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Above: Rapture by Elpida Hadzi-Vasileva,
2016, 23.5ct gold leaf, sweet chestnut tree (felled in great storm of 1987), 600cm x 50cm (Nymans, National Trust, West Sussex)

Elpida Hadzi-Vasileva

(b. 1971), trained at Glasgow School of Art and the RCA. She has received awards including from the Wellcome Trust, Pollock-Krasner Foundation, Arts Council England and Ministry of Culture of Macedonia. She has represented Macedonia at the Venice Biennale and was commissioned by the Vatican as part of the Pavilion of the Holy See, at the 56th International Art Exhibition. Other commissions include works for University of Nottingham; Djanogly Gallery; Daniele Arnaud Gallery, London; Nymans Gardens; Fabrica, Brighton; Mottisfont Abbey; Gloucester Cathedral; Bennachie, Aberdeenshire; L’H du Siège, France; and Kilmainham Gaol Museum, Ireland. 


Artworks in public collections include at Middlesbrough Institute of Modern Art; New Hall Art Collection, Cambridge; The Vatican; Office of Public Works, Ireland; Križanke, Ljubljana; Casoria Contemporary Art Museum, Naples, as well as private collections around the world.

Find out more about Elpida Hadzi-Vasileva from her website.

Transforming the felled Preston Twin

Acclaimed sculptor, Elpida Hadzi-Vasileva, who is included in 'In Nature', the 2022 exhibition in the Secret Garden Kemp Town, will now show a second large scale piece, Preston Park Gilded Twin.

Brighton & Hove is host to the National Elm Collection, thanks to the Council’s arboreal expertise. The Brighton ‘Preston Twins’, in Preston Park, considered to be amongst the oldest elms in the world, were planted around 1613, during James I‘s reign, when Shakespeare’s plays were first being performed. 

Until 2019, they stood together majestically, having avoided contamination by Elm Disease through the stringent control measures adopted by Brighton & Hove City Council. A storm in 2017 exposed a hollow trunk in one of the ‘twins’, and thereafter the disease spread within. In 2019, the Council had no option but to fell this magnificent specimen, but they were determined not to lose this national treasure.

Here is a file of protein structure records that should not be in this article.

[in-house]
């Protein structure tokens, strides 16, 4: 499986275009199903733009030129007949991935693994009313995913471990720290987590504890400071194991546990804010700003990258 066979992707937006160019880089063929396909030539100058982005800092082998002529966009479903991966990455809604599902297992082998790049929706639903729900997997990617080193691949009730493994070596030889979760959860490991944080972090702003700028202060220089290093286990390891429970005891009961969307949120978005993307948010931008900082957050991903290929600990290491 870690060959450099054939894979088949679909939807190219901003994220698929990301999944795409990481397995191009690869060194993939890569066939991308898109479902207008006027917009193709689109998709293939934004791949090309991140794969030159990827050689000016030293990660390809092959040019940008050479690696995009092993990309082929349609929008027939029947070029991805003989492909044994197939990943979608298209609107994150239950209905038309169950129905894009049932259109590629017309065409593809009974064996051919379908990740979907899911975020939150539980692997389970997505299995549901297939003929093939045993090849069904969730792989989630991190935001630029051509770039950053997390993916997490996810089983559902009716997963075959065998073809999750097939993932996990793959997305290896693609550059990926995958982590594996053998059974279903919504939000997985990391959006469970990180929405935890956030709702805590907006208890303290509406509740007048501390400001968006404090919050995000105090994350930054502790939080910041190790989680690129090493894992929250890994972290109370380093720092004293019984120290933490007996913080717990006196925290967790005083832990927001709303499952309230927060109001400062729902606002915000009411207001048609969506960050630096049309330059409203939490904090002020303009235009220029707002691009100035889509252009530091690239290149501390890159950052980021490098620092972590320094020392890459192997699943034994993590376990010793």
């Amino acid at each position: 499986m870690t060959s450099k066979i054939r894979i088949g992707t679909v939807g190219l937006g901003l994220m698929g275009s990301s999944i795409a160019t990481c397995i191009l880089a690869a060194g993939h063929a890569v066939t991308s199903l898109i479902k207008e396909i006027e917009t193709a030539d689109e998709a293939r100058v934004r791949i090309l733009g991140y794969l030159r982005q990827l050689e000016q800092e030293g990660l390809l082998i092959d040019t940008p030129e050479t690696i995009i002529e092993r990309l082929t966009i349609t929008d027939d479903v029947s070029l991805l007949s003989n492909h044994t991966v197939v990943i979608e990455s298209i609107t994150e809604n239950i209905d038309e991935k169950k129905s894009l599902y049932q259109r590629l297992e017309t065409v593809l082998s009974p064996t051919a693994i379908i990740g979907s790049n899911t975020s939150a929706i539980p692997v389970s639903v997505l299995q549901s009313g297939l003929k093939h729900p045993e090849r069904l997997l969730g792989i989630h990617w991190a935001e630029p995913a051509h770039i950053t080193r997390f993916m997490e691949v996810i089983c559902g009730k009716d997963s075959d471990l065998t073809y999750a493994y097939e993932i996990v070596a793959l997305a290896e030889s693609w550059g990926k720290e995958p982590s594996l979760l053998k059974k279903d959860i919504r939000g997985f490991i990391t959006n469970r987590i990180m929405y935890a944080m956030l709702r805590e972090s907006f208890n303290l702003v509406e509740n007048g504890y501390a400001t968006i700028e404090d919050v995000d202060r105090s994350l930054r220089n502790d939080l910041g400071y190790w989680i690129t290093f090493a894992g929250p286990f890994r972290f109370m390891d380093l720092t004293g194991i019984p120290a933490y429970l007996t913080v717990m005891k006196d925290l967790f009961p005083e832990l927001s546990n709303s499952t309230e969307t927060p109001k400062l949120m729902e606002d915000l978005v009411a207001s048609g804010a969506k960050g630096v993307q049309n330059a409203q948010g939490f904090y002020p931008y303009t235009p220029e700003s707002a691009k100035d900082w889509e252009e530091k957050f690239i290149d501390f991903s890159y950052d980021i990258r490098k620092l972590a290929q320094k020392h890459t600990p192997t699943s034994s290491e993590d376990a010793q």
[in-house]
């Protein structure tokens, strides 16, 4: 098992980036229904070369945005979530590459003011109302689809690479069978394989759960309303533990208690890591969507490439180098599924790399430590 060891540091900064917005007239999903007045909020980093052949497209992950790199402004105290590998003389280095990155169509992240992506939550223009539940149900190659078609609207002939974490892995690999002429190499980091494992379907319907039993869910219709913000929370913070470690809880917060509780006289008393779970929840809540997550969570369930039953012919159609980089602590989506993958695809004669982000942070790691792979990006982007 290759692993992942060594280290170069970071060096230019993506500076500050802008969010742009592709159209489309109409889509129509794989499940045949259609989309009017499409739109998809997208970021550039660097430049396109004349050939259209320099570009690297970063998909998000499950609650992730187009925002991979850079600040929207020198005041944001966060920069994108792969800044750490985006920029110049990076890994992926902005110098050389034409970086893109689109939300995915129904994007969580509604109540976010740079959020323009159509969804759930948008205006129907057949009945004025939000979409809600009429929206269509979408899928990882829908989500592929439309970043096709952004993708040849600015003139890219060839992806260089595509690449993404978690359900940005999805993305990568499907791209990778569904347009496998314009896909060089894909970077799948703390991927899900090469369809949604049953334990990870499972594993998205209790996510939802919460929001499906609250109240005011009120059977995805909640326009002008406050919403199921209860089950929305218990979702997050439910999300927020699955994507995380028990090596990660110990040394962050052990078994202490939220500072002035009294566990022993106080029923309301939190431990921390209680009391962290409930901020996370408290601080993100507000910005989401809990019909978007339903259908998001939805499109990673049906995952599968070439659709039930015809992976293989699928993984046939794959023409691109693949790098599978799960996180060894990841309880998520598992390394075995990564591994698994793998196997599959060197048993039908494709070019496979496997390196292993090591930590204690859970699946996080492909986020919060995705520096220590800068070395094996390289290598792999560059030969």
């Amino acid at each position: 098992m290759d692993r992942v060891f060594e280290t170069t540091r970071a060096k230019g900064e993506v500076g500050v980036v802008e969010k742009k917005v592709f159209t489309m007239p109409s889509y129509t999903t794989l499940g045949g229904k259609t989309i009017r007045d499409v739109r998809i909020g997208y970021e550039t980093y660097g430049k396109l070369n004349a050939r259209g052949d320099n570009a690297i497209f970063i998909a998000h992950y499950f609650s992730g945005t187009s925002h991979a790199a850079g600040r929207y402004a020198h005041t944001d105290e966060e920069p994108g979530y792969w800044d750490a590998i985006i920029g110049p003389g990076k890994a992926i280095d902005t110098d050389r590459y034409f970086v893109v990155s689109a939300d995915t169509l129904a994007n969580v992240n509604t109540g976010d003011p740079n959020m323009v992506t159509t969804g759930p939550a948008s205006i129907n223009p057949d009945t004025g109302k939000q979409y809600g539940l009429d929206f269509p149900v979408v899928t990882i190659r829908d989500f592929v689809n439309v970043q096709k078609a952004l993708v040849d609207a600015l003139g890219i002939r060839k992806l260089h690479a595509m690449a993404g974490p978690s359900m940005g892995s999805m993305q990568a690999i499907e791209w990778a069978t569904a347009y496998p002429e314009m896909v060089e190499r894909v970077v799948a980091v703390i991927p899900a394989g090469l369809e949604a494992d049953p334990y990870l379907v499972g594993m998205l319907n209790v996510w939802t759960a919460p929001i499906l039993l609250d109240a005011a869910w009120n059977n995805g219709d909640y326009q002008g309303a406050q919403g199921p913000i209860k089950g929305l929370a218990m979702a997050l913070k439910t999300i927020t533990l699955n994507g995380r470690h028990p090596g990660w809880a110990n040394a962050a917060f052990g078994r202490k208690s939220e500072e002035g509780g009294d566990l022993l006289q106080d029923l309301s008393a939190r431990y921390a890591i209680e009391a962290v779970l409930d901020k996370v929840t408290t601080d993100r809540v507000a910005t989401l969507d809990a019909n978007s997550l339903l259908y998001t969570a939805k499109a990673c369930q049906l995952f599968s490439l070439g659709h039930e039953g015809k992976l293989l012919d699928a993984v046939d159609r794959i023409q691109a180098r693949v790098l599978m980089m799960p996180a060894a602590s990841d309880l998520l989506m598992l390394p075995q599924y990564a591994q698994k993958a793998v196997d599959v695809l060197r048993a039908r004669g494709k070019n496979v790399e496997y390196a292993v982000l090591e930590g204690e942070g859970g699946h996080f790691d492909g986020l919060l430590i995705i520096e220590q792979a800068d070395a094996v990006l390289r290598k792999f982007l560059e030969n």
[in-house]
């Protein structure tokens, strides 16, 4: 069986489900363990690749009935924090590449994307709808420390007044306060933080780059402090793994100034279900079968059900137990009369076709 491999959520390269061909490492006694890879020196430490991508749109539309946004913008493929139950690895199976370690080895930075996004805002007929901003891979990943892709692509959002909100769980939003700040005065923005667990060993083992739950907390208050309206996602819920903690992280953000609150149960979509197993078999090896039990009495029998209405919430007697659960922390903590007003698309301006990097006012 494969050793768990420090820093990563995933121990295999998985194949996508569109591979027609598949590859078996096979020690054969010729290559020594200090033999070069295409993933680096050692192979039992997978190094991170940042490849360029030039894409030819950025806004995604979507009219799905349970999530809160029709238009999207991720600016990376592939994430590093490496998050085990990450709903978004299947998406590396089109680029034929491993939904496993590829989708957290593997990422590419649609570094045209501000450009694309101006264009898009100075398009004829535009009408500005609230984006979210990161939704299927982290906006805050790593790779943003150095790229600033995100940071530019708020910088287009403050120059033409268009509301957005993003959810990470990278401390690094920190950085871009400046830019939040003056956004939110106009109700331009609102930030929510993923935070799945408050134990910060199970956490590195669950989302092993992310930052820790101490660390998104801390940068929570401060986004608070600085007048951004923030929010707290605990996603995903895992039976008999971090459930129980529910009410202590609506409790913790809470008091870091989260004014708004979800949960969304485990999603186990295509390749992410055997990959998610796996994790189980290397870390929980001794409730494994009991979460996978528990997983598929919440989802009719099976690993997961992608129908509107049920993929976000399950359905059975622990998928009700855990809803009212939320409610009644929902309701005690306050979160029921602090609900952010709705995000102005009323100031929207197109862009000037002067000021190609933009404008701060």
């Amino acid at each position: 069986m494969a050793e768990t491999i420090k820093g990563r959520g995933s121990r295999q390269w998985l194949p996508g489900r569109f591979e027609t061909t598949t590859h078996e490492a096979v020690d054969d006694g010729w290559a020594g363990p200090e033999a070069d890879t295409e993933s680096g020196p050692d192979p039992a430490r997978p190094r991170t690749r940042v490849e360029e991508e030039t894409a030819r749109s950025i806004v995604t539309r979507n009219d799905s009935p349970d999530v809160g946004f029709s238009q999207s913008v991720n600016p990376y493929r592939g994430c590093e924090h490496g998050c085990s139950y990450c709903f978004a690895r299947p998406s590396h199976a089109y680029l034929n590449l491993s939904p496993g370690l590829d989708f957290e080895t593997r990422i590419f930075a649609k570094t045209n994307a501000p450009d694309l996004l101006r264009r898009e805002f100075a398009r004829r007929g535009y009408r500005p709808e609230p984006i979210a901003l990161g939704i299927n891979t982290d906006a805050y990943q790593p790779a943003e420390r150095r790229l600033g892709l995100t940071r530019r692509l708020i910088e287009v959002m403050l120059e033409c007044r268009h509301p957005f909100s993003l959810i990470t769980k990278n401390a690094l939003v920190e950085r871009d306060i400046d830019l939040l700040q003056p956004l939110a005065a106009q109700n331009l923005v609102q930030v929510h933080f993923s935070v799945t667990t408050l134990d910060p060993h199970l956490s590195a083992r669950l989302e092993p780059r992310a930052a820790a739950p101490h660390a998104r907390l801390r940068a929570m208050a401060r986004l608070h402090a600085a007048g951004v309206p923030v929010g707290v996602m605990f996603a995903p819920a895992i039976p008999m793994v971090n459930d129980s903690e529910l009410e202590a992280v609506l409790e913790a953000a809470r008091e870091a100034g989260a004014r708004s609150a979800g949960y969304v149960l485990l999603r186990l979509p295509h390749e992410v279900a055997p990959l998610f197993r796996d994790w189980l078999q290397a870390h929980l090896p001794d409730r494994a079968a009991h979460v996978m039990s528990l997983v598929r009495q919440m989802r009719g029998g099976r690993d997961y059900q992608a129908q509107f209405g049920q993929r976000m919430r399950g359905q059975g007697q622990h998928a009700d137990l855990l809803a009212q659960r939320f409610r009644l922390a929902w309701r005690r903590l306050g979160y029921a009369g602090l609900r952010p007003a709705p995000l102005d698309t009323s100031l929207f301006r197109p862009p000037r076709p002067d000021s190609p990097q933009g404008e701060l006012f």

Alister Peters, an immensely experienced consultant for Connick Tree Care, seconded to the Council to assist in identifying infected trees, and arranging for their removal to stop the spread, was keen to give the Preston Twin an opportunity for an artistic after life. He arranged for the stem to be transported to Waterhall Sports Ground for temporary storage and invited Elpida to the site, as she de-barks and chars dead elm trees, which she then gilds, converting them into sculptures of exceptional beauty. Alister and Elpida agreed that she would be able to give the tree new ‘life’ so that, hopefully, it could eventually be reunited with its twin in Preston Park, as a major artwork. Since this tree is too large for most studio spaces, Gavin Henderson agreed that she could work on it in the Secret Garden. 

The transportation of the elm from Waterhall Sports Ground to the Secret Garden was a very skilled job – full of drama. A special brace was made to support the tree, and the transportation was managed by Alister and additional professional specialists.  The team showed breath-taking expertise as they craned the tree over the tall open gates of the Secret Garden. The elm was then eased down the entrance slope. It is now standing upright and Elpida is working on it.  

Find out more about 'Preston Park Gilded Twin' from Elpida's website.


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